Chicago Serves as a Model for Midwestern Cities Looking to Bolster Bicycling

For the past few years anyone with an interest in bicycling has seen their Facebook and Twitter feeds stuffed daily with bike lane and bike share project updates from cities around the United States. Much of that news has come from our northern neighbor Chicago, where its first of 100 planned miles of protected bike lanes opened in 2012.

In 2013 Chicago also launched the nation’s third-largest bike share program, a 300-station network sprawling across large sections of the city. Then, in early 2014, construction began on the $60 million Navy Pier Flyover, an elevated structure that will speed Lakefront Trail bicycle traffic over the Chicago River and the congested Navy Pier tourist area.

In May I spent part of a vacation day biking 35 miles around Chicago to see its various recent bicycling improvements for myself. This ride included The Loop, parts of the Lakefront Trail, and various residential areas where bike lanes have been recently created.

Dearborn Street Two-Way Protected Bike Lane
This two-way protected bike lane opened on the otherwise one-way Dearborn Street in November 2012, and is among the most talked-about new bike lanes in the country. It occupies a 10-foot wide strip on the west side of this major north-south street, with bikes separated from vehicular traffic by bollards and on-street parking.

To manage conflicts between two-way bike and one-way automobile movements, bicycle traffic is controlled by dedicated signals at about a dozen intersections in The Loop.

I biked the length of this protected lane in both directions beginning at about 4:50pm on a weekday. It was immediately obvious that travel in the lane during rush hour was not particularly fast or orderly — pedestrians often stepped into the bike lane to hail cabs or to cross Dearborn Street mid-block. At cross-streets, bicycle traffic was sometimes unable to proceed when signaled due to surges of pedestrians or gridlocked traffic.

Bicyclist behavior within the protected lane was more chaotic than I expected.

Commuters riding their own bikes often passed slower Divvy bikes and northbound bikers sometimes drifted between the protected bike lane and Dearborn’s vehicular lanes. I observed a handful of northbound bicyclists ignoring the protected bike lane altogether, instead biking in mixed vehicular traffic up Dearborn Street as they had for the past 100 years.

Divvy Bikeshare
Chicago’s “Divvy” bike share system began operation on June 28, 2013 and by year’s end the system logged over 700,000 trips. This year the system is planned to expand from 300 to 400 stations and add 1,000 bicycles to its existing fleet of 3,000.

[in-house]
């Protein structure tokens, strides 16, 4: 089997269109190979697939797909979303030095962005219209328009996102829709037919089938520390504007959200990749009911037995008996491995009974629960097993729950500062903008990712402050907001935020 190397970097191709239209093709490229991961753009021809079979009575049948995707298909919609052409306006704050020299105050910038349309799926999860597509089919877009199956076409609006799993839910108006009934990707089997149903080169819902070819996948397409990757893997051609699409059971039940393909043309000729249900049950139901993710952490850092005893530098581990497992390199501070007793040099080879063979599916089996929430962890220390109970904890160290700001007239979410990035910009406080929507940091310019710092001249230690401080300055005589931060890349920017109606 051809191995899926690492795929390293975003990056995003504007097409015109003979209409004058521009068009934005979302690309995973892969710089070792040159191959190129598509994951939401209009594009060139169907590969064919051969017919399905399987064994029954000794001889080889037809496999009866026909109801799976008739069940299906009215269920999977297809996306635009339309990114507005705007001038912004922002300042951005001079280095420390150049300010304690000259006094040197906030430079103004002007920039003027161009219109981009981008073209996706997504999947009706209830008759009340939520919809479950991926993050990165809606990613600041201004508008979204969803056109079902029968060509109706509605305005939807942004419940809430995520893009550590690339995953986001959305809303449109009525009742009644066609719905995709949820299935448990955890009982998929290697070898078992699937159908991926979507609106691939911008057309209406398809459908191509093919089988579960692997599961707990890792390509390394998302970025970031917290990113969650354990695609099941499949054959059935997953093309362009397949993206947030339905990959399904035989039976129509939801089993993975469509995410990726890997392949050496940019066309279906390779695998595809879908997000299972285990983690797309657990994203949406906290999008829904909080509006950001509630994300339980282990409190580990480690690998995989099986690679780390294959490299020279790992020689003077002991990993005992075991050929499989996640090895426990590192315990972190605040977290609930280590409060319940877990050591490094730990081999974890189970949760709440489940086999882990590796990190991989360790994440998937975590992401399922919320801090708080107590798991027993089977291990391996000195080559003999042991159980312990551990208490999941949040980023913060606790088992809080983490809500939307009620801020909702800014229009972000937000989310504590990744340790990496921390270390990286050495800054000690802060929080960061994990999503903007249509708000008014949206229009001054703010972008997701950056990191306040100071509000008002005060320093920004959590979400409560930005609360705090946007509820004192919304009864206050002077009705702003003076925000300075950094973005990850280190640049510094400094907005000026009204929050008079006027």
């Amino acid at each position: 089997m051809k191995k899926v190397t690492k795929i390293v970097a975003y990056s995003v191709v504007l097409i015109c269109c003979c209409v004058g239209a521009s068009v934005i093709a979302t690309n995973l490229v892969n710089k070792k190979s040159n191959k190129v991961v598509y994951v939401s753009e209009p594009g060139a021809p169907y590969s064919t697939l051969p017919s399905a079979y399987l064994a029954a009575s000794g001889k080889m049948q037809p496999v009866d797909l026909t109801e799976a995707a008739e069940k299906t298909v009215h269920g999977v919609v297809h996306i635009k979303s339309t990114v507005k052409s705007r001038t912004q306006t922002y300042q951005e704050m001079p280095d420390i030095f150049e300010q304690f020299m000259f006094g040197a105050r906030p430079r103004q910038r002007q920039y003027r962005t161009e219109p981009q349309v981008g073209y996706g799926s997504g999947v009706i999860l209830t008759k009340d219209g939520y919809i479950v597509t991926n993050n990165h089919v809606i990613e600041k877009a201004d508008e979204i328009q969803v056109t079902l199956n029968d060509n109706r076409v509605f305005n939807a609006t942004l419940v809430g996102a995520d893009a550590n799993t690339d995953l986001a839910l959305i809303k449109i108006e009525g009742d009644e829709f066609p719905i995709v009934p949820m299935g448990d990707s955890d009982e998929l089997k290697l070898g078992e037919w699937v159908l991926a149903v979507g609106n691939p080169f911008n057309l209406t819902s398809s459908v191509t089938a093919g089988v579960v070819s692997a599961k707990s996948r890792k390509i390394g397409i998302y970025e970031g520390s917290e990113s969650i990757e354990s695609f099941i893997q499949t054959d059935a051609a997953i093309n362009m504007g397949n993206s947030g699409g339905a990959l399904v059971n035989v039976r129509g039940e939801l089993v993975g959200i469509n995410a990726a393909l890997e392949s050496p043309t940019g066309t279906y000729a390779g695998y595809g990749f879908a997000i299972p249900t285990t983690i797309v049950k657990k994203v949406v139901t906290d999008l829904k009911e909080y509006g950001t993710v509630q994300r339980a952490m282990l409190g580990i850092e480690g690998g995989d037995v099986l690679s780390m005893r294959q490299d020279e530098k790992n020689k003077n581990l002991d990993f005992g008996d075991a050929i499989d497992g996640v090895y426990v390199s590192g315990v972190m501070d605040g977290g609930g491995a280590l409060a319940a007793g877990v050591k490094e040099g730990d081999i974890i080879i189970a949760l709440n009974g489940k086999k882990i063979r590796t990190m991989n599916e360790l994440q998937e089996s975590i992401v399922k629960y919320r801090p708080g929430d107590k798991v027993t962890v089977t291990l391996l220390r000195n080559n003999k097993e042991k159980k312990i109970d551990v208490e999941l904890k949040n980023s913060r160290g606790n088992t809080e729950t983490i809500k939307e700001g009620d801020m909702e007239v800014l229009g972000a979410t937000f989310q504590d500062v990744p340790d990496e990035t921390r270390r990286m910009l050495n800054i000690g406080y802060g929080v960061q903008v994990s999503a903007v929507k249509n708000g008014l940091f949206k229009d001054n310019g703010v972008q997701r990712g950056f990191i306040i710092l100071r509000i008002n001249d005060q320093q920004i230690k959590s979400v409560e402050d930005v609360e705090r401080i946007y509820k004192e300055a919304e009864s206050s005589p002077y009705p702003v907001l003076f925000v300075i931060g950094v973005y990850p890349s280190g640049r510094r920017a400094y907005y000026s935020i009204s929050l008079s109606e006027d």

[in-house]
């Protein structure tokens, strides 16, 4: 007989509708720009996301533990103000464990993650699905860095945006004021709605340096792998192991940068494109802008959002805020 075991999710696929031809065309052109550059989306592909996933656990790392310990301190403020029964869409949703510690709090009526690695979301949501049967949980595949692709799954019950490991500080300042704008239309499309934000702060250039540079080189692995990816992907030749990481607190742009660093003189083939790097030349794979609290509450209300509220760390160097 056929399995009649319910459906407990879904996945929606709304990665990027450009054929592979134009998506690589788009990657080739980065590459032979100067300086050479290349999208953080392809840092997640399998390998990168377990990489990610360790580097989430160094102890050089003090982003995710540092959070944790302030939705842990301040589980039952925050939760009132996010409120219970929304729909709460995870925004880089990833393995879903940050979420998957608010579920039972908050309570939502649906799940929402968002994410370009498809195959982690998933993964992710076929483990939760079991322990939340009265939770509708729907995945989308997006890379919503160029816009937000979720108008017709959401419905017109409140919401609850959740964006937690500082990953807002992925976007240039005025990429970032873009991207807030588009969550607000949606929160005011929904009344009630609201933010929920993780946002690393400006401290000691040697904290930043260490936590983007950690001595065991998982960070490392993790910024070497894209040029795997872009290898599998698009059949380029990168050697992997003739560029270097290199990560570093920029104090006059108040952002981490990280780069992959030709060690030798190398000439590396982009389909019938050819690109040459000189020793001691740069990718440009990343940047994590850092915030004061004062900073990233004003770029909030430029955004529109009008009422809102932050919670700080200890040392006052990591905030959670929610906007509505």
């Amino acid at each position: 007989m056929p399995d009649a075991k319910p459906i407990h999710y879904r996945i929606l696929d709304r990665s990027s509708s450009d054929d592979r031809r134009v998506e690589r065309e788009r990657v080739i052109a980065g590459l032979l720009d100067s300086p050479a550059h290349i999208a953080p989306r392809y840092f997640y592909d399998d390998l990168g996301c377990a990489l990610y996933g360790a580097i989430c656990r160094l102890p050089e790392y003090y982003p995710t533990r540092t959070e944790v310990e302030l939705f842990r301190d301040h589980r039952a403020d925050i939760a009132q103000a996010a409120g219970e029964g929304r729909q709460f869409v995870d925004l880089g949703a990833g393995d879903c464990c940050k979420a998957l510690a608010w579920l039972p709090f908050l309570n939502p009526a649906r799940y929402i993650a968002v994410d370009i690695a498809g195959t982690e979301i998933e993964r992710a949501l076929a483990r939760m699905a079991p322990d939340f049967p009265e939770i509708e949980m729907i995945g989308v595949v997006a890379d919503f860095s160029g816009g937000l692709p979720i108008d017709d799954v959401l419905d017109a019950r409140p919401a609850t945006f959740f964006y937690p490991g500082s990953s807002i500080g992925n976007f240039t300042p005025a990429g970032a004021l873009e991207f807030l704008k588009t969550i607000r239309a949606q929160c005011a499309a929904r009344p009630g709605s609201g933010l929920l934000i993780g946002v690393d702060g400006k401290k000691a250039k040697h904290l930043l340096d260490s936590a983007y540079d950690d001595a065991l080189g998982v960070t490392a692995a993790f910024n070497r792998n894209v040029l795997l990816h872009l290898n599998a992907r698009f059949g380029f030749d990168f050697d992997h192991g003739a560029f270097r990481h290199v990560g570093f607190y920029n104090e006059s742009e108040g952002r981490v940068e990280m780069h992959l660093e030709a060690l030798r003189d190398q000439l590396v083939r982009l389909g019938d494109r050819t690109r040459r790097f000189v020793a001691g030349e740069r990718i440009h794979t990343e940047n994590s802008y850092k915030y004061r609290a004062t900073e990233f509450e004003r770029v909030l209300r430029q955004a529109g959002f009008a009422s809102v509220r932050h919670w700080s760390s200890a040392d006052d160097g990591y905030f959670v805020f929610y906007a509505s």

To say that the Divvy bikes are popular would be a gross understatement – the extent to which the blue bicycles have become a ubiquitous feature of Chicago’s cityscape in their first year has no doubt silenced all critics.

To that end, the utility of shared bicycles in Chicago is aided by the city’s flat layout. Recently a writer from Seattle expressed some skepticism of a planned bike share program’s popularity in the hilly Emerald City.

Similar questions have been raised locally and intensely debated on Internet forums. The questions bear enough validity to cause many proponents of Cincy Bike Share to concede that Uptown and Downtown operations may function and serve different customers from one another.

Navy Pier Flyover
Chicago’s Lakefront Trail stretches 18 miles along the city’s lakefront, and is home to a crush of bicycle traffic unlike anything to be seen in Cincinnati or elsewhere in the Midwest. In fact, the Active Transportation Alliance claims that Lakefront Trail is the busiest in the United States with peak daily usage reaching 30,000 people at key points.

Every type of bicycle and every type of rider uses the trail, along with joggers, walkers, and inline skaters – motivating the Chicago Tribune to remark earlier this year that the Lakefront Trail is “claustrophobic and dangerous—the antithesis of the shoreline as a refuge from urban crowding.”

The Navy Pier Flyover will link the north and south halves of the trail with 16-foot wide elevated approaches to the Outer Drive Bridge. The trail will cross the Chicago River on a new structure cantilevered off the west side of the famed 77-year-old bascule bridge.